The Federal Emergency Management Agency has developed a new strategy to better engage with hundreds of Native American tribes as they face climate change-related disasters, the agency announced Thursday.
FEMA will include the 574 federally recognized tribal nations in discussions about possible future dangers from climate change. It has earmarked $50 million in grants for tribes pursuing ways to ease burdens related to extreme weather. Tribal governments will be offered more training on how to navigate applying for FEMA funds. The new plan calls for tribal liaisons to give a yearly report to FEMA leaders on how prepared tribes are.
"We are seeing communities across the country that are facing increased threats as a result of climate change," FEMA Administrator Deanne Criswell said in a conference call with media. "What we want to do in this strategy is make sure that we can reach out to tribal nations and help them understand what the potential future threats are going to be."
In recent years, tribal and Indigenous communities have faced upheaval dealing with changing sea levels as well as an increase in floods and wildfires. Tribal citizens have lost homes or live in homes that need to be relocated because of coastal erosion. Some cannot preserve cultural traditions like hunting and fishing because of climate-related drought.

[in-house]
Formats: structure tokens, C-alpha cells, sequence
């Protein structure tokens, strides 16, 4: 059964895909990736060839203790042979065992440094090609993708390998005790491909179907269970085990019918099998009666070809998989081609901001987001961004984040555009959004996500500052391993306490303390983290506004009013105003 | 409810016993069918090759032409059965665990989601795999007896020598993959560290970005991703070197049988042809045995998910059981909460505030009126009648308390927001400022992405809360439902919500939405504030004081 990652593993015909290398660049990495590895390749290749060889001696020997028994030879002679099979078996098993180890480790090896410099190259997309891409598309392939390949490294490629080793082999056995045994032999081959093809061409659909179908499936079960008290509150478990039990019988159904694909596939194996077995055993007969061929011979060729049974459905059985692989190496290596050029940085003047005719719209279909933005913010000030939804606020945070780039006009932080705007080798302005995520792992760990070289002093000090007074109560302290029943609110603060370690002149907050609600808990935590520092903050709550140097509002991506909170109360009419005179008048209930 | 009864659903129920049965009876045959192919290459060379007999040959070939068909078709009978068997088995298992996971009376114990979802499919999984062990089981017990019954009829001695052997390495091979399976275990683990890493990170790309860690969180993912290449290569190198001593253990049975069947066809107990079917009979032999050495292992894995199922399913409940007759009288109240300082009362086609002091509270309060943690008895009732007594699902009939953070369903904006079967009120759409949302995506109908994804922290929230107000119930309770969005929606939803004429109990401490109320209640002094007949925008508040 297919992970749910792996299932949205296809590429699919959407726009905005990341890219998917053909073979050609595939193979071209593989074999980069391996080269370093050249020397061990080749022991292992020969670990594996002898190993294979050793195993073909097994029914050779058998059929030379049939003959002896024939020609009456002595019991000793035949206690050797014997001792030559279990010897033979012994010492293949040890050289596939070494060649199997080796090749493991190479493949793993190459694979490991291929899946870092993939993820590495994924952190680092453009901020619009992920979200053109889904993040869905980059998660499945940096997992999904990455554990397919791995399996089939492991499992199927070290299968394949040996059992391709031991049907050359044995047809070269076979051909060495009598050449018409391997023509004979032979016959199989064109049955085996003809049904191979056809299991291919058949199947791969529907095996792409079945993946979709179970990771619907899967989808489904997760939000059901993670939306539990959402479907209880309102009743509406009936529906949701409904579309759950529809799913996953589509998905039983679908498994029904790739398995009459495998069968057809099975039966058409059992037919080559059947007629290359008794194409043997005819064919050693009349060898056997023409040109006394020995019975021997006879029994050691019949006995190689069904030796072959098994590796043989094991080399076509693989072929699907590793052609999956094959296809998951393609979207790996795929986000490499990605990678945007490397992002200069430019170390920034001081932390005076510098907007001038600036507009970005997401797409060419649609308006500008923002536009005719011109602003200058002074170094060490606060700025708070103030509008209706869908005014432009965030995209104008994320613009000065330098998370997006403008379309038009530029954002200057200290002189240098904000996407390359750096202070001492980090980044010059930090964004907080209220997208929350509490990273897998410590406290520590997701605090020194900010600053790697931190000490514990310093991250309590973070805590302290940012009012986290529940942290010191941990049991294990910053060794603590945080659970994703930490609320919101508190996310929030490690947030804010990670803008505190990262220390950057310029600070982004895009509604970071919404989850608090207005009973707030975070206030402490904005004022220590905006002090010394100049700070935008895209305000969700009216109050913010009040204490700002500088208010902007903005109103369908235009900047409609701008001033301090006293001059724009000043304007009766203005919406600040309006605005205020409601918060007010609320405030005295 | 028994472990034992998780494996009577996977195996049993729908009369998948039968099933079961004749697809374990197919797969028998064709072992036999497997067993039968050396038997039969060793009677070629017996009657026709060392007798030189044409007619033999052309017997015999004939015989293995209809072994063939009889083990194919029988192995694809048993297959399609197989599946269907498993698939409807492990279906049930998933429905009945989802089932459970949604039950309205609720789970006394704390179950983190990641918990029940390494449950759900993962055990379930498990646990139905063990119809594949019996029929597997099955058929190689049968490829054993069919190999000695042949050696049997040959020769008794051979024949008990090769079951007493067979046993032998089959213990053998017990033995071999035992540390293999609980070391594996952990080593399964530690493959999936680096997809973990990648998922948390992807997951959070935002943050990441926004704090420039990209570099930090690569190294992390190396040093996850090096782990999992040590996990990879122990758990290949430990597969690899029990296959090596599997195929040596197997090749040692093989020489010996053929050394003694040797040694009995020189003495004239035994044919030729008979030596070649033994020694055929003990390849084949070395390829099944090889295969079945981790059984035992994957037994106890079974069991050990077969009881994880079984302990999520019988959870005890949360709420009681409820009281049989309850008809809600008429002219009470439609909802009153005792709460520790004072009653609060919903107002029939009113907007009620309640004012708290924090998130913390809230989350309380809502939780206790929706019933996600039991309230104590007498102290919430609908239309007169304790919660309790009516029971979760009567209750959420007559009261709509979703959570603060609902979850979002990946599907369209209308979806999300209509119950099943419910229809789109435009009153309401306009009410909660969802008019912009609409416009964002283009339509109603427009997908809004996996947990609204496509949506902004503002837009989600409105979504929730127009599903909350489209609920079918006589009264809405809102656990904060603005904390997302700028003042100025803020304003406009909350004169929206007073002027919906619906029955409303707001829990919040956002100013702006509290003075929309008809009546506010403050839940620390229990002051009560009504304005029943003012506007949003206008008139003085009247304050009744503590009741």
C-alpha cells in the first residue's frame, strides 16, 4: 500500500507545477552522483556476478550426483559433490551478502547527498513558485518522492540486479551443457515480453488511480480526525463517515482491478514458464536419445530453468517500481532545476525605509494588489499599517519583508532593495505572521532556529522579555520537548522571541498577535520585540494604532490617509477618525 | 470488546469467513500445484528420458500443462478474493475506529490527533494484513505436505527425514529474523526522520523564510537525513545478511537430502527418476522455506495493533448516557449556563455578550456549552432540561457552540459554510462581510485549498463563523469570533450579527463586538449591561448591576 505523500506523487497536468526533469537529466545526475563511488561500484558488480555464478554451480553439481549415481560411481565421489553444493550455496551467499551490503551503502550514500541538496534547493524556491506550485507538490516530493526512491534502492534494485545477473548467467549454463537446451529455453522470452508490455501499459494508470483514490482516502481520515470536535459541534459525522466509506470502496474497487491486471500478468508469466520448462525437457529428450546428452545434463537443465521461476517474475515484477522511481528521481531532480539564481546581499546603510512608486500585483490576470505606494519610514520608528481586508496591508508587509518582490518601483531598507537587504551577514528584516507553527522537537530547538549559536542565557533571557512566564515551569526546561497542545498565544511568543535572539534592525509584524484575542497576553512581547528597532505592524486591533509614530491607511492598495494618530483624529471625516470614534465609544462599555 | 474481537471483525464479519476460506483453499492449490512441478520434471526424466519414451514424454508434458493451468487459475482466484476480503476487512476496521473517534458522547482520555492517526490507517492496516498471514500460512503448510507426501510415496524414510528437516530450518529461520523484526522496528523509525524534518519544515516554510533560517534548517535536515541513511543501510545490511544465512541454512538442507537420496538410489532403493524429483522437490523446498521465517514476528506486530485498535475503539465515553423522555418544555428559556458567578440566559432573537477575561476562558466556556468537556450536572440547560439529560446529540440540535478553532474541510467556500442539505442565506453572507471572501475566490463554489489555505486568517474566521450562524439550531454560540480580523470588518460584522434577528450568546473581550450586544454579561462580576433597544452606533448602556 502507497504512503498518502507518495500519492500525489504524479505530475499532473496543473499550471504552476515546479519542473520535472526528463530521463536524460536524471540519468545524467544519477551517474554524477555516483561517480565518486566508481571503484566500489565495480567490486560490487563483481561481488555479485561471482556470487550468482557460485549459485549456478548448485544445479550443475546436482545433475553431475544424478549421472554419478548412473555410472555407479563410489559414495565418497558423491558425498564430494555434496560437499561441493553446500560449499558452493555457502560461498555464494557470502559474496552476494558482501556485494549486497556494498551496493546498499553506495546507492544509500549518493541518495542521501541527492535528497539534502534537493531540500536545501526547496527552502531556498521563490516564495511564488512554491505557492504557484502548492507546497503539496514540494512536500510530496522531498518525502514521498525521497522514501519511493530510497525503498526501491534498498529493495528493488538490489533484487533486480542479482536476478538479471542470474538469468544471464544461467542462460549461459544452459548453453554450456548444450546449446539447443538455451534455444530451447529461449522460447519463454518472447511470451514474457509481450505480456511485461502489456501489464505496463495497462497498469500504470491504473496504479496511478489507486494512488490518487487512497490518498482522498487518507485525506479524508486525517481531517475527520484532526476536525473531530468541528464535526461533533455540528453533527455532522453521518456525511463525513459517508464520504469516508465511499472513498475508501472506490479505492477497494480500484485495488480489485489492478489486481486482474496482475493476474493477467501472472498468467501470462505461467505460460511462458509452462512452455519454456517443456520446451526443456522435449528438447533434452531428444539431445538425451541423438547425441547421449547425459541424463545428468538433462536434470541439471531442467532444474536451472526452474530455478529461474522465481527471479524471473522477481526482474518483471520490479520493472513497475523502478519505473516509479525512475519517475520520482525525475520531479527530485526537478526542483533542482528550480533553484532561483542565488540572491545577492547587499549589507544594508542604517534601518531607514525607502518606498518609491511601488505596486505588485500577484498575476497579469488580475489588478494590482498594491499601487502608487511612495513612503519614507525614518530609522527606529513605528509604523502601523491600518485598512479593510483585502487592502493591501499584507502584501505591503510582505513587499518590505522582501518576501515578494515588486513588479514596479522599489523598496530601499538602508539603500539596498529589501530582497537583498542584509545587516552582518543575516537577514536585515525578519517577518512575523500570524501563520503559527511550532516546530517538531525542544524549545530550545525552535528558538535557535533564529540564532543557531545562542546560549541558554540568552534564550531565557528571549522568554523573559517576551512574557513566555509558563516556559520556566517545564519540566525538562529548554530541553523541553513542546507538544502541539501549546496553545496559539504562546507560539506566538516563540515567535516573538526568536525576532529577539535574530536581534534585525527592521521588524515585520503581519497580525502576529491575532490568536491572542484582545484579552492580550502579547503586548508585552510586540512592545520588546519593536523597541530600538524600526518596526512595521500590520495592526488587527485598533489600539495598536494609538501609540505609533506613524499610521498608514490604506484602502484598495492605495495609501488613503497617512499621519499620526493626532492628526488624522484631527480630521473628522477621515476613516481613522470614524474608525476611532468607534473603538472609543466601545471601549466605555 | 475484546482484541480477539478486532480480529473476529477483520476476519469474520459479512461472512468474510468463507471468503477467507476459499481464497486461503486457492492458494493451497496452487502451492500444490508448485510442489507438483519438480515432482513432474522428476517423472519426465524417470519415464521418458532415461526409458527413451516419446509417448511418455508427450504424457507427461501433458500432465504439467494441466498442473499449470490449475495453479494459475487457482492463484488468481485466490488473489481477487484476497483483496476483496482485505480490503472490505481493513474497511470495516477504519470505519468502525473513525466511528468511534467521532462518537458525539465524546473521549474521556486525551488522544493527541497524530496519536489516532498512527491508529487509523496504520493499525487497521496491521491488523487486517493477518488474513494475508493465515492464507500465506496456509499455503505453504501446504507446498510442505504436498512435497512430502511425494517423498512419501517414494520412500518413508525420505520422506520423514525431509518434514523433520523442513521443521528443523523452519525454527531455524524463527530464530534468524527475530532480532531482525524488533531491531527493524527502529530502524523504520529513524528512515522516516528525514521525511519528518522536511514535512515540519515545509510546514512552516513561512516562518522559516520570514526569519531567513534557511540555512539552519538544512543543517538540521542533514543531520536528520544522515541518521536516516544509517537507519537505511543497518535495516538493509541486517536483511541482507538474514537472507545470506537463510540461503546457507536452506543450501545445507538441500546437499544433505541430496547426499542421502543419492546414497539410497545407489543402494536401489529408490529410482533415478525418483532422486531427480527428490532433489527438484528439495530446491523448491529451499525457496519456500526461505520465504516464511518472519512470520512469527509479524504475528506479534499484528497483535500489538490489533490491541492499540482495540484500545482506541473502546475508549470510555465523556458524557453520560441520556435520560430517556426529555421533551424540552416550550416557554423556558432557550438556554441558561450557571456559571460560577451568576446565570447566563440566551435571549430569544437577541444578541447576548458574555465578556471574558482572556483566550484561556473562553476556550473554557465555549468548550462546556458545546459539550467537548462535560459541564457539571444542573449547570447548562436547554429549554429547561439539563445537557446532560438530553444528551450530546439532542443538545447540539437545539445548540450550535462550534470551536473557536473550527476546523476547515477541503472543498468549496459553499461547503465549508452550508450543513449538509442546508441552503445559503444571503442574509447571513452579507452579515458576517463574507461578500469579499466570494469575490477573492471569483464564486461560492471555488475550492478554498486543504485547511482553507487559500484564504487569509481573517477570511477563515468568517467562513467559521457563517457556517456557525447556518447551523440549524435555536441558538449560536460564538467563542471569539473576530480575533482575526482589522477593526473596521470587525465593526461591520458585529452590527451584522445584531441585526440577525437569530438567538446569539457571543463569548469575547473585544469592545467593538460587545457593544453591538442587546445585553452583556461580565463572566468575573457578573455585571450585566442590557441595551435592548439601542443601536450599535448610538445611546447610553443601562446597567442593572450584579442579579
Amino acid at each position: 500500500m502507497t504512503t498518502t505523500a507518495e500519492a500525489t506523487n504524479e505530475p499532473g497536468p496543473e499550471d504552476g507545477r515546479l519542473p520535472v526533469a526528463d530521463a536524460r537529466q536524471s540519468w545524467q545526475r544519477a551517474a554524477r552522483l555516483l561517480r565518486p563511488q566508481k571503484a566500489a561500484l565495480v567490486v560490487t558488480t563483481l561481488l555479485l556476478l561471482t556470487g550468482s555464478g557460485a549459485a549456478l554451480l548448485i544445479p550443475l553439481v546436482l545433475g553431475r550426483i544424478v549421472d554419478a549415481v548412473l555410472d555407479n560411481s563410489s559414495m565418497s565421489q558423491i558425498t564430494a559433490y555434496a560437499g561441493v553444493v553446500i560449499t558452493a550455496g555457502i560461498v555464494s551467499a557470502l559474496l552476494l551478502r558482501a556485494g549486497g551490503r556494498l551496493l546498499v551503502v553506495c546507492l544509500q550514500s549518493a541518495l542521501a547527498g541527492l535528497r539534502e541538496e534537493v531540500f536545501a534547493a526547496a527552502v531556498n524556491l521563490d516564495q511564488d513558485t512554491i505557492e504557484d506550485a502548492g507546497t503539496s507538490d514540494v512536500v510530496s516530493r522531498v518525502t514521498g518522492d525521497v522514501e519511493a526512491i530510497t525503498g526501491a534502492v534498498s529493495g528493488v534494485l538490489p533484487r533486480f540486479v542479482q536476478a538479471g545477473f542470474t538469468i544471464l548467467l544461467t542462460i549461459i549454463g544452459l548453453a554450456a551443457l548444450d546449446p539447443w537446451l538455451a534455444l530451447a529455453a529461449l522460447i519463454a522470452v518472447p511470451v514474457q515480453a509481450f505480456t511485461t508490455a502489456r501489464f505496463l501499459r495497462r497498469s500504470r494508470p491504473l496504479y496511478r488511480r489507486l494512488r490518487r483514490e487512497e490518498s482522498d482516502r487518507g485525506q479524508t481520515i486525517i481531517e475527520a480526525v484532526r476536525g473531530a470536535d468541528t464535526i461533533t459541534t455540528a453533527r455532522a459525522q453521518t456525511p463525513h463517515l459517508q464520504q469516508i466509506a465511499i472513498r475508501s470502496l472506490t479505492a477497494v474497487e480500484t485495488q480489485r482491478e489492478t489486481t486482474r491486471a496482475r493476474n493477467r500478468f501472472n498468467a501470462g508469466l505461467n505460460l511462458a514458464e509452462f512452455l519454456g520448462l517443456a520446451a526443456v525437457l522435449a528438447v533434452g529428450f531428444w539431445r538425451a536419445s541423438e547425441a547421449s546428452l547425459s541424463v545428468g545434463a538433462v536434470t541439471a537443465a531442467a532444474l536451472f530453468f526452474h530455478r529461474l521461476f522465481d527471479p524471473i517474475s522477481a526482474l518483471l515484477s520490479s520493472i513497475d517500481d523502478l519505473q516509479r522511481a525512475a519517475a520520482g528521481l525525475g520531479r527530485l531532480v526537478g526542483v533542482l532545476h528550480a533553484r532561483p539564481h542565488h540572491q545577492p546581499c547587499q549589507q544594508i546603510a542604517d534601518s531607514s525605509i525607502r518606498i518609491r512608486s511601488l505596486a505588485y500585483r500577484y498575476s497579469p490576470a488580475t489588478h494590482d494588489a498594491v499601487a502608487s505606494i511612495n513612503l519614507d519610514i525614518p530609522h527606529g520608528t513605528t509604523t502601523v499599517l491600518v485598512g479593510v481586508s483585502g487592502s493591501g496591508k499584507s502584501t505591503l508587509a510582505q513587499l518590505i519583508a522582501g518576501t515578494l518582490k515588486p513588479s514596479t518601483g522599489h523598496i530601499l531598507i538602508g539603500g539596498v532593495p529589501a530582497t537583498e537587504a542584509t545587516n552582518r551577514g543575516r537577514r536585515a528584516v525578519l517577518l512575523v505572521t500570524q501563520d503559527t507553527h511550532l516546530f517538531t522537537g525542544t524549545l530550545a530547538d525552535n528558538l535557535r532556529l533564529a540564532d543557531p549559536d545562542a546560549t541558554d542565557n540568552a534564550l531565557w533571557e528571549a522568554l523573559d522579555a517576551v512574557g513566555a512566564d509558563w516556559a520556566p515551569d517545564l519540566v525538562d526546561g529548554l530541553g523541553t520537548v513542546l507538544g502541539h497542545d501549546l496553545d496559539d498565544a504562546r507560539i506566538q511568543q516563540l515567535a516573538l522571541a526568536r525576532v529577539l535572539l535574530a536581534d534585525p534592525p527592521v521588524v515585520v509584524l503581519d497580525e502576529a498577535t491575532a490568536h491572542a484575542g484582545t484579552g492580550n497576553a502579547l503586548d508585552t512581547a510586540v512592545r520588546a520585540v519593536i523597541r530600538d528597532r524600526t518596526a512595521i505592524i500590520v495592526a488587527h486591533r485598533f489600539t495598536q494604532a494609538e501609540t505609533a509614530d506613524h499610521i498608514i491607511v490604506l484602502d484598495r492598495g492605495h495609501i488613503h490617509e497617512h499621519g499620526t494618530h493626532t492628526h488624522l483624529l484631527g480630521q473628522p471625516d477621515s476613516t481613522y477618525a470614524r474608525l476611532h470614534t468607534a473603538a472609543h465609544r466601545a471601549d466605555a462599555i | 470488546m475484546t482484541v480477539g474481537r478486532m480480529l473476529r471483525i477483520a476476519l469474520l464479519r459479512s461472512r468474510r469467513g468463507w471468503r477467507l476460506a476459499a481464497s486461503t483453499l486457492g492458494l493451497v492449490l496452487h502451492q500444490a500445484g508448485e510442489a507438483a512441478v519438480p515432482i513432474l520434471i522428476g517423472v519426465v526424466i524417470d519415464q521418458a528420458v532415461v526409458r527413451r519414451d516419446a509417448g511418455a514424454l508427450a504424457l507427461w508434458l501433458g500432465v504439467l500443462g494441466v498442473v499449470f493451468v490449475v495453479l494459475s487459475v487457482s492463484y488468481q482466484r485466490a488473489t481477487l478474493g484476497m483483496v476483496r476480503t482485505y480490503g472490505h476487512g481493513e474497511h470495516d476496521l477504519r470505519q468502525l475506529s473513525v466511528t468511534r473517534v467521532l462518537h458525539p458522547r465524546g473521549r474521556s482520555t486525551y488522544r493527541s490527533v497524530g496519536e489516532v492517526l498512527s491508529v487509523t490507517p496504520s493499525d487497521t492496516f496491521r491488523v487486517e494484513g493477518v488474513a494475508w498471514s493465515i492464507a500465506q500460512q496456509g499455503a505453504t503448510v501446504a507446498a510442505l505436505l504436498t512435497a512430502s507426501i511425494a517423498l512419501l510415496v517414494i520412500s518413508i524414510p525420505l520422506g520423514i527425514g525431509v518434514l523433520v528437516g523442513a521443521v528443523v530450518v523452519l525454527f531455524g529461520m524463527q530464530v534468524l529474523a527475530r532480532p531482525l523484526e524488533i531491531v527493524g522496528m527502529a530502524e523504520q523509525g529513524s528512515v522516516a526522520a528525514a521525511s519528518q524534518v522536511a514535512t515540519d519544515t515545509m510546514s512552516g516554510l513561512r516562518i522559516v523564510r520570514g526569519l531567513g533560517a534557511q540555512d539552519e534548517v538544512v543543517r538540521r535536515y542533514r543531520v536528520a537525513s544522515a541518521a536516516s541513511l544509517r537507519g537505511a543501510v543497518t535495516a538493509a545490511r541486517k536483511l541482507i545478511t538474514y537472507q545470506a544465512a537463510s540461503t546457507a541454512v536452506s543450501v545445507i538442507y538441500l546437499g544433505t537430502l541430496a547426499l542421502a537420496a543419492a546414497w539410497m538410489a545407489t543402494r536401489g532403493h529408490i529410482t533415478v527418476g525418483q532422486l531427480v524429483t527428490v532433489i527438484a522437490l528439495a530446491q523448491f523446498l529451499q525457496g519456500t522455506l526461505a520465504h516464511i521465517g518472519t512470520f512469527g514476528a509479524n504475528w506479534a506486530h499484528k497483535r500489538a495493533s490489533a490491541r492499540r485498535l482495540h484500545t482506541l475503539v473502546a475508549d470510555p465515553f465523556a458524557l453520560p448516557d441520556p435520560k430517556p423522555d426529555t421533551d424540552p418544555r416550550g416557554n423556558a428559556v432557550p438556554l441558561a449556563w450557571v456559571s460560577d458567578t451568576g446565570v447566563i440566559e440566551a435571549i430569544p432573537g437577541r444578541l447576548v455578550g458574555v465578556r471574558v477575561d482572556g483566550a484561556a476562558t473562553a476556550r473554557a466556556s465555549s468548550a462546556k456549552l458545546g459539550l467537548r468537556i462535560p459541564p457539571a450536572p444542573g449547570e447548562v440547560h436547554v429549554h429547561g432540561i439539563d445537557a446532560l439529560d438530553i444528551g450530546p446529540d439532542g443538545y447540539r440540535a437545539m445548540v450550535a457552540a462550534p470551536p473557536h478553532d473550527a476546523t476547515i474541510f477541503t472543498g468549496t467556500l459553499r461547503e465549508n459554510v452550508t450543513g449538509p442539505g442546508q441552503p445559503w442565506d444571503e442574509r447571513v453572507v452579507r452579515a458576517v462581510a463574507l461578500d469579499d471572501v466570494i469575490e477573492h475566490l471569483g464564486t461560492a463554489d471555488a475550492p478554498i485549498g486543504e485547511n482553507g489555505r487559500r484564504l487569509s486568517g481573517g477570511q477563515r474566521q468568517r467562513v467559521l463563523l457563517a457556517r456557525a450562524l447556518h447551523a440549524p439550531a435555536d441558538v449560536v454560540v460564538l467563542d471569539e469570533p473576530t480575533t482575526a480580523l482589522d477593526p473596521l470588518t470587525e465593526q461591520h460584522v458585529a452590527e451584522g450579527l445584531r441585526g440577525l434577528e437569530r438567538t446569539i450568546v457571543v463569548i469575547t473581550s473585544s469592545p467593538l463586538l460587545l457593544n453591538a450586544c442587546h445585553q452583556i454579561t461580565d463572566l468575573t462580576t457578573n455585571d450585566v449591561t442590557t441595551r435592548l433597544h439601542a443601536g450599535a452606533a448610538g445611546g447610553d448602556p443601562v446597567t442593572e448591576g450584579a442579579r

Lynda Zambrano, executive director of the Snohomish, Washington-based National Tribal Emergency Management Council, said tribes historically had to make do with nobody to guide them. For example, over 200 Native villages in Alaska have had to share one FEMA tribal liaison. Or different tribes were told different things. So, nonprofits like the council tried to fill in gaps with their own training, she said.
"The way that I equate it to people is that they built the highway, but they never created the on ramps," Zambrano said. "If FEMA is just now getting around to building the ramps, well, that'd be a good thing. But there needs to be very clear policy and procedure and direction-and it has to be consistent."
Tribes have historically been disproportionately impacted by natural disasters because they are in high-risk areas and have little infrastructure, she added. They will only continue to be vulnerable.
FILE - Louise Billiot, left, a member of the United Houma Nation Indian tribe, walks around the home of her friend and tribal member Irene Verdin , in Pointe-aux-Chenes, La., on May 26, 2022. Hurricane Ida heavily damaged Verdin's home.
It was only in 2013 under the Sandy Recovery Improvement Act that federally recognized tribes obtained the ability to directly request emergency and disaster declarations. Before, they had to apply for disaster funding through the states.
The new strategy emphasizes making sure tribes know of every FEMA grant program and how to apply for it. The hope is this will give them an equitable chance at getting funding. The agency hopes to find ways to get around barriers like FEMA cost share, or the portion of disaster or project funding that the federal government will cover. In some cases, tribes simply can't afford to pay their share.